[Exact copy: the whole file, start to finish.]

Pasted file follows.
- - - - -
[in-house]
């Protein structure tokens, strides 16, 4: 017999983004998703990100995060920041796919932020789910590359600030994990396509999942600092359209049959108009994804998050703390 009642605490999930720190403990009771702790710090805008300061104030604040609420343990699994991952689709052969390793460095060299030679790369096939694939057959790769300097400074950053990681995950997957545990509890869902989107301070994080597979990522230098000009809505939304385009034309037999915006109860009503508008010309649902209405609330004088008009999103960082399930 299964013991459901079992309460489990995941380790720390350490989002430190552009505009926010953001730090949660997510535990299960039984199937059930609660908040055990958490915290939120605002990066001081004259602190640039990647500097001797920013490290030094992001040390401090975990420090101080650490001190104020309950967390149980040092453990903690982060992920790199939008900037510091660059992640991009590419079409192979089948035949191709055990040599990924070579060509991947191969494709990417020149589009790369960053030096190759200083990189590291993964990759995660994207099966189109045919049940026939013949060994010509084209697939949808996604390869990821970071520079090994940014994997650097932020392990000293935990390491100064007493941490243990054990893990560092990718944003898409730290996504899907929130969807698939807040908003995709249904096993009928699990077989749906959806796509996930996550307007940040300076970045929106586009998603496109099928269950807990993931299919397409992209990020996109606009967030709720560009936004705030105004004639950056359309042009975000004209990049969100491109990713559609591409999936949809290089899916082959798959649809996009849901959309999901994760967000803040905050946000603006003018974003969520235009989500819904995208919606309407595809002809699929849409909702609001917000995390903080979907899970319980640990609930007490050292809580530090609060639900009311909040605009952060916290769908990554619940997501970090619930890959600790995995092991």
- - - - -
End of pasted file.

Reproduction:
[in-house]
């Protein structure tokens, strides 16, 4: 017999983004998703990100995060920041796919932020789910590359600030994990396509999942600092359209049959108009994804998050703390 009642605490999930720190403990009771702790710090805008300061104030604040609420343990699994991952689709052969390793460095060299030679790369096939694939057959790769300097400074950053990681995950997957545990509890869902989107301070994080597979990522230098000009809505939304385009034309037999915006109860009503508008010309649902209405609330004088008009999103960082399930 299964013991459901079992309460489990995941380790720390350490989002430190552009505009926010953001730090949660997510535990299960039984199937059930609660908040055990958490915290939120605002990066001081004259602190640039990647500097001797920013490290030094992001040390401090975990420090101080650490001190104020309950967390149980040092453990903690982060992920790199939008900037510091660059992640991009590419079409192979089948035949191709055990040599990924070579060509991947191969494709990417020149589009790369960053030096190759200083990189590291993964990759995660994207099966189109045919049940026939013949060994010509084209697939949808996604390869990821970071520079090994940014994997650097932020392990000293935990390491100064007493941490243990054990893990560092990718944003898409730290996504899907929130969807698939807040908003995709249904096993009928699990077989749906959806796509996930996550307007940040300076970045929106586009998603496109099928269950807990993931299919397409992209990020996109606009967030709720560009936004705030105004004639950056359309042009975000004209990049969100491109990713559609591409999936949809290089899916082959798959649809996009849901959309999901994760967000803040905050946000603006003018974003969520235009989500819904995208919606309407595809002809699929849409909702609001917000995390903080979907899970319980640990609930007490050292809580530090609060639900009311909040605009952060916290769908990554619940997501970090619930890959600790995995092991």